#FastFerryPurchase – Channel Islands ferry operator, Condor Ferries which celebrates its 50th anniversary this year, has today announced acquisition of an Austal 102m state of the art 1,100 passenger / 250 car fast-ferry trimaran to enter service in Spring 2015, writes Jehan Ashmore.
Condor Ferries purchase of the Australian built fast-ferry which was built speculatively by Austal, is to secure the future of high-speed services between the UK and Channel Islands.
Austal based in Hendersen (Perth), Western Australia, also completed Irish Ferries Dublin-Holyhead fast-ferry, Jonathan Swift back in 1999.
Condor's new 35 knot MTU powered fast-ferry is to run services between the mainland Dorset port of Poole and the islands and compliments services also from Weymouth served by a pair of 86m fast-ferry craft built by rivals, InCAT based in Hobart, Tasmania.
James Fulford, CEO of Condor Ferries commented "I am delighted to announce that we are now proud owners of the Austal 102. This represents £50m of investment in our Islands and it will enable us to improve reliability, increase capacity, and give our guests a much greater level of comfort".
The good news follows a spate of negative publicity for the operator during the busy high-season. Last month their ro-pax ferry Commodore Clipper had an incident (making contact with the seabed) off Guernsey and which required the 500 passenger vessel to dry-dock at A&P Falmouth.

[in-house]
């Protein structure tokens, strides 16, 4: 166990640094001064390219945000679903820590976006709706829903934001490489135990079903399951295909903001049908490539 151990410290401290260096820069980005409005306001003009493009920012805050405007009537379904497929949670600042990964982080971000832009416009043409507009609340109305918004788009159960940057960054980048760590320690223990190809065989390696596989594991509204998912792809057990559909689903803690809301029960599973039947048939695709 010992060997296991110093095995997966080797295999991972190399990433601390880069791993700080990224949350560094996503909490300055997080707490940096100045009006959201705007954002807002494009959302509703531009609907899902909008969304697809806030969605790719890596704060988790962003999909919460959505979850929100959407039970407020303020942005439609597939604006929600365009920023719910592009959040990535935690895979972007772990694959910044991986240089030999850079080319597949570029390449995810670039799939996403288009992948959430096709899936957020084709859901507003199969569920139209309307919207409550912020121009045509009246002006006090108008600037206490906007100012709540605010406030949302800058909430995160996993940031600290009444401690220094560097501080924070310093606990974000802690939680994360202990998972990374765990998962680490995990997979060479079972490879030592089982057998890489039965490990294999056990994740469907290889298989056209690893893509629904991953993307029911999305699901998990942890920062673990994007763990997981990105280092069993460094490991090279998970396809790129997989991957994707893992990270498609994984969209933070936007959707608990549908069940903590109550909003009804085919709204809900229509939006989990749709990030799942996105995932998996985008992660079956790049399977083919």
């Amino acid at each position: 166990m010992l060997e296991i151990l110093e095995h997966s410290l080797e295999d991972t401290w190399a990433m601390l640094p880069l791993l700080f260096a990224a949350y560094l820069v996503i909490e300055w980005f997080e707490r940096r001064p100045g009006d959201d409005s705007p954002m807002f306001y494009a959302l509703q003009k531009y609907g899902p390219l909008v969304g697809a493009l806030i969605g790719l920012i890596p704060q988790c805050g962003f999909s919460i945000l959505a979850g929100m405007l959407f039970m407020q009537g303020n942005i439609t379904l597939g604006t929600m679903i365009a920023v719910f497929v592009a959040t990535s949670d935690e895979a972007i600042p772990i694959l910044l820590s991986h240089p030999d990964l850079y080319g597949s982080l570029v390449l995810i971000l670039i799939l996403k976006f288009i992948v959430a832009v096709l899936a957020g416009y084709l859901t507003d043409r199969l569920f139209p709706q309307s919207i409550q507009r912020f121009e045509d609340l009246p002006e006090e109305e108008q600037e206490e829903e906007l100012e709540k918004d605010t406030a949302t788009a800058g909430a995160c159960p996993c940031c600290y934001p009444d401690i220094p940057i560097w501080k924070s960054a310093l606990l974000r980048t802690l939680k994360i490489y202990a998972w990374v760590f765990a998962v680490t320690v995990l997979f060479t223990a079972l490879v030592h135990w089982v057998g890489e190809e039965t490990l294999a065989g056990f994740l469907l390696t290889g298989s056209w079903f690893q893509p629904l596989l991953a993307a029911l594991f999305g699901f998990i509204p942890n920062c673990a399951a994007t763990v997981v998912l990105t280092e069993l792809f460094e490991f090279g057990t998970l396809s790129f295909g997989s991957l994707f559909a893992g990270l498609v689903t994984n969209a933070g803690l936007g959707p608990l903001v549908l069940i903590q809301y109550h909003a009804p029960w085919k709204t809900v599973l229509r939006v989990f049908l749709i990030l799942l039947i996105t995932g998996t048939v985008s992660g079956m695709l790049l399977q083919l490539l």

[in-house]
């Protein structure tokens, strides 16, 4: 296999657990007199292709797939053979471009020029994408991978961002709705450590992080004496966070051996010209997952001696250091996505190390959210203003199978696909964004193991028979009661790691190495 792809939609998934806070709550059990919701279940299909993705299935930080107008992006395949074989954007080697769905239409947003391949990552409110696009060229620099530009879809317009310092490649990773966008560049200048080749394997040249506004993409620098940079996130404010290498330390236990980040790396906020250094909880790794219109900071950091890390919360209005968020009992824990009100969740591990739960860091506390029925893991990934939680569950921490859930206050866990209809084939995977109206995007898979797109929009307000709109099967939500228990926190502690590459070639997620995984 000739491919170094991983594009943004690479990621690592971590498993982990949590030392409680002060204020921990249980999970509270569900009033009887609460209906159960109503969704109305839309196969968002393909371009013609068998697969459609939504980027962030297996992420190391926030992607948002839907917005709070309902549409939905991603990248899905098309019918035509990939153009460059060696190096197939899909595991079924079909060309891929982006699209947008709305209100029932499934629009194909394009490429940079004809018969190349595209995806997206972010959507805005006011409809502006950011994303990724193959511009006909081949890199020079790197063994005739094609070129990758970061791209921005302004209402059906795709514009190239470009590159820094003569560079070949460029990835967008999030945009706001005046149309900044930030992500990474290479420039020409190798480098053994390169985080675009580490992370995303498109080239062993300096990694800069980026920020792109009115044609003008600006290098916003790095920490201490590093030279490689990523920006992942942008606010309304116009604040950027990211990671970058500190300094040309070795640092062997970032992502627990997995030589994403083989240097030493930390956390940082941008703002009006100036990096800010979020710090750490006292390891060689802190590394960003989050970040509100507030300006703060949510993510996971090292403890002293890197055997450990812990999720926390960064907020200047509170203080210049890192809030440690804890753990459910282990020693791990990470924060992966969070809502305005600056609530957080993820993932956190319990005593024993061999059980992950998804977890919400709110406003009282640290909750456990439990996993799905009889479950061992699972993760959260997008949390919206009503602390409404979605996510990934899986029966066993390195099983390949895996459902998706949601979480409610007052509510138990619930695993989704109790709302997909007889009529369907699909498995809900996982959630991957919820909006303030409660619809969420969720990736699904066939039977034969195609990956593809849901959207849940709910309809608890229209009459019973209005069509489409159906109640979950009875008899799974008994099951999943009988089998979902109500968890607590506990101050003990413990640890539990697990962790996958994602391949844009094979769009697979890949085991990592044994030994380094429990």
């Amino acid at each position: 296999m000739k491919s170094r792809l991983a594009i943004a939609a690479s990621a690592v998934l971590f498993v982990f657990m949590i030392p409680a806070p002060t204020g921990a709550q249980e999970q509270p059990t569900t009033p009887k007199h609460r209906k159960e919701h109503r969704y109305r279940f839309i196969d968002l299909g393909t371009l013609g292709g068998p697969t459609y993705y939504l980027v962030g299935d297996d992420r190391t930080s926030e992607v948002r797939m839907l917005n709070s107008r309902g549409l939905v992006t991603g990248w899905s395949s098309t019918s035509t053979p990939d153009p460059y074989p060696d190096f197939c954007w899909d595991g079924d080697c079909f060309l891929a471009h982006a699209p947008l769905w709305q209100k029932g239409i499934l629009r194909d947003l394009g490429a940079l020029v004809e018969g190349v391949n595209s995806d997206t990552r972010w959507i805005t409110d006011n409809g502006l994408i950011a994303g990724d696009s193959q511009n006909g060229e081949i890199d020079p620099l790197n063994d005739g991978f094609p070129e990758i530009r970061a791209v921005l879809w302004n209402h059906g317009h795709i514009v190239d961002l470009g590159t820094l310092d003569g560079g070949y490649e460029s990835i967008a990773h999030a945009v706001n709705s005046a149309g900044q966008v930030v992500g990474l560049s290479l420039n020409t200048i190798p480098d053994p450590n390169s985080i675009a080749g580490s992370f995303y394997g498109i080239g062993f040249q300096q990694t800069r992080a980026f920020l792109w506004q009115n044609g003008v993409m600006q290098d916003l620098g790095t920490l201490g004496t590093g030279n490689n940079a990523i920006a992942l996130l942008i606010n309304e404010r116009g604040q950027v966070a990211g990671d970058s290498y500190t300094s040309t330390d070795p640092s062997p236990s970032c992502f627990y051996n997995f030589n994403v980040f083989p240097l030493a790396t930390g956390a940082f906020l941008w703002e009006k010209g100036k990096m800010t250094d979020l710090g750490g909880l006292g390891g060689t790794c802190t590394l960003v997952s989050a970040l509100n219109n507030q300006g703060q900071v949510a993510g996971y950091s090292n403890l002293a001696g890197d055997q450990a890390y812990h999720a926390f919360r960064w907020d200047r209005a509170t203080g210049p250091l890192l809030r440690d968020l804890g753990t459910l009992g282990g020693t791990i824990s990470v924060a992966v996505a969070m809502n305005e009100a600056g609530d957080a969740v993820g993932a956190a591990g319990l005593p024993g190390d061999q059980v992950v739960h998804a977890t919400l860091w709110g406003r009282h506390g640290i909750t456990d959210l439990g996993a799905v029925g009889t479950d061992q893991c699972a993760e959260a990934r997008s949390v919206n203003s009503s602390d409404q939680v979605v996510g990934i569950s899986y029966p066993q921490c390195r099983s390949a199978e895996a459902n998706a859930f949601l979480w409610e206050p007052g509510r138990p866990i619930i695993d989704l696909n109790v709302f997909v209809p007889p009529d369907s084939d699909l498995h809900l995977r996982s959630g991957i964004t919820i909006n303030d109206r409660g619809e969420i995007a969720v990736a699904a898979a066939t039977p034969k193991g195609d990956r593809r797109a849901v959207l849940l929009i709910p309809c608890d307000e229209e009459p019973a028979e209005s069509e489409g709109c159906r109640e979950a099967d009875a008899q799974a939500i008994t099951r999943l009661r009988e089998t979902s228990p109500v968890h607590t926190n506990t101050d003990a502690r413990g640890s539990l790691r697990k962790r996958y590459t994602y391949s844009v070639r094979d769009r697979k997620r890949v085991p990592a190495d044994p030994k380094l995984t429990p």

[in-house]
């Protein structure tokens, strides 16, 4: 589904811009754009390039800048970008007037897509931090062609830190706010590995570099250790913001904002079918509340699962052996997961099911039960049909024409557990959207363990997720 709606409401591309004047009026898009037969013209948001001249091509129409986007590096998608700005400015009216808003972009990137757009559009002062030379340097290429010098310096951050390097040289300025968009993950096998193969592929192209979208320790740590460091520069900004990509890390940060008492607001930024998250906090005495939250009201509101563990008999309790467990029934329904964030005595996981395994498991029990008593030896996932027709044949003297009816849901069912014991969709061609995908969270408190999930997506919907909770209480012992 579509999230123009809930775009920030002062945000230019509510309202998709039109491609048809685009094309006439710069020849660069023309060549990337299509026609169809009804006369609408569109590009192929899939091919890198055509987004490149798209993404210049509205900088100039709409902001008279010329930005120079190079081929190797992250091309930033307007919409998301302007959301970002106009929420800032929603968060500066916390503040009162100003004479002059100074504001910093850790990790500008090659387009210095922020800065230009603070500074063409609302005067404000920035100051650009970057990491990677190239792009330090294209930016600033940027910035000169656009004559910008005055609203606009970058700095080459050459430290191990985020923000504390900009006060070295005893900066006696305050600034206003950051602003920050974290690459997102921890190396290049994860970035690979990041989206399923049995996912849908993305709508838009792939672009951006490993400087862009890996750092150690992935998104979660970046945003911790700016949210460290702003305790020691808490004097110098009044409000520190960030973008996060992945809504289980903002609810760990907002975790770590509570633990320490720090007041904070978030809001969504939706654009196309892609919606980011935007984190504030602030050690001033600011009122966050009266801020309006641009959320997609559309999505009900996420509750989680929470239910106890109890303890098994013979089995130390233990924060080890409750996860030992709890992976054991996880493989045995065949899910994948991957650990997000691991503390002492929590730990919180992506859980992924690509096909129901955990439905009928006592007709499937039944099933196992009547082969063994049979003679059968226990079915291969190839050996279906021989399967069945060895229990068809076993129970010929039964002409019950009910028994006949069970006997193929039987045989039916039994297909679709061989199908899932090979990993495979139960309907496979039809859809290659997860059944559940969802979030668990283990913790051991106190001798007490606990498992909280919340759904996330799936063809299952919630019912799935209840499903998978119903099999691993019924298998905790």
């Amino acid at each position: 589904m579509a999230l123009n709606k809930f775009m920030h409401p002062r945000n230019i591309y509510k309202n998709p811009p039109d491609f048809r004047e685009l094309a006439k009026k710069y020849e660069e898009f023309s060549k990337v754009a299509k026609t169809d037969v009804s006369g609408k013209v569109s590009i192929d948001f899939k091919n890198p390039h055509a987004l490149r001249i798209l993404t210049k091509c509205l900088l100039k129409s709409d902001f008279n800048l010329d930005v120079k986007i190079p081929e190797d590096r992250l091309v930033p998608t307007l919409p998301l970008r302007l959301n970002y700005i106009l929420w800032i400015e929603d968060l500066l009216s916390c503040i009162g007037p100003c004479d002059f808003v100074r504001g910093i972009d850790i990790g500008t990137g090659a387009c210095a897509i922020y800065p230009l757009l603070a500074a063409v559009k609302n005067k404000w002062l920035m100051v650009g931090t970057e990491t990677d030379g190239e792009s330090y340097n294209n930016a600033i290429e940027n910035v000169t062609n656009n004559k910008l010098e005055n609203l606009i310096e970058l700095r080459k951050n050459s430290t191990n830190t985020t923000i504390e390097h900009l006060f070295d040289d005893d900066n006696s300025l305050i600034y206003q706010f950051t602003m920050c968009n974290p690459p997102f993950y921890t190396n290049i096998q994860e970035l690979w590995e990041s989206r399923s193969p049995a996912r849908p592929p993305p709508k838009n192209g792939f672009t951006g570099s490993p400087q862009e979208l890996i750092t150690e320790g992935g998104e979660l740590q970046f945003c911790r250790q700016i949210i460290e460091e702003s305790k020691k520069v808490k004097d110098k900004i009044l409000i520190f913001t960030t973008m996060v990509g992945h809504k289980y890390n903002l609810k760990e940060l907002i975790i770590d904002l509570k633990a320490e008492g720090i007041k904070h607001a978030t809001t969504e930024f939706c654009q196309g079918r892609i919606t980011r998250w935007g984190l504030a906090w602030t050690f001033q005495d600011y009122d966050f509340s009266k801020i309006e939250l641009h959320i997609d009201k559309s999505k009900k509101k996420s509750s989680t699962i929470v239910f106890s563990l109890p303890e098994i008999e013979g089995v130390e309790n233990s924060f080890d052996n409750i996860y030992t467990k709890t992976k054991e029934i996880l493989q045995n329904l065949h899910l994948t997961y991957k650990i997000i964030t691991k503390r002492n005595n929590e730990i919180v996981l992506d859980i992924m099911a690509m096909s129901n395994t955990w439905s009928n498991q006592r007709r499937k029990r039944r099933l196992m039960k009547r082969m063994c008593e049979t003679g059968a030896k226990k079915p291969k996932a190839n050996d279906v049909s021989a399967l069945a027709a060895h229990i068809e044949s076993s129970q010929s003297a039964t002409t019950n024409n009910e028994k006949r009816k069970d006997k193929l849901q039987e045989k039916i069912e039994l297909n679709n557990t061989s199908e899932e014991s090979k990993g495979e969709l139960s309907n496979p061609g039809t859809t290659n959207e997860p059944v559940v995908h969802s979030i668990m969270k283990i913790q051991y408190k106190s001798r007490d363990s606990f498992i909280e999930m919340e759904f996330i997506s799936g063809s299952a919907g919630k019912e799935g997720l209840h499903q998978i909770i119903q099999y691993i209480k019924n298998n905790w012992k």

Progress to repair damage to the 14,000 tonnes ferry Commodore Clipper have been better than expected as work is now completed and she is to return to service earlier than scheduled this weekend on Portsmouth routes to St. Peter Port, Guernsey and St. Helier on Jersey.
During the absence of Commodore Clipper, the only conventional ferry serving the islands, Condor were forced to charter in a pair of vessels, albeit freight-only vessels, MN Toucan and Arrow to compliment their fast-ferry operations serving to and from Poole and Weymouth.
As previously reported on Afloat.ie, the Arrow, which too is on charter from Seatruck Ferries to the Isle of Man Steam Packet, had the misfortune of also getting into difficulties arising from a fault of the system controlling one of her propellers when sailing to Guernsey. Disruption to the Arrow was resolved within 24 hours of the fault occuring having undergone repairs carried out in Portsmouth.
Guernsey headquartered Condor Ferries also run a third InCAT built 86m ferry craft that links the islands to St. Malo, France. The Breton port is also where their ro-ro freight-ferry, Commodore Goodwill provides another lifeline bringing goods to and from the islands and also connecting the UK.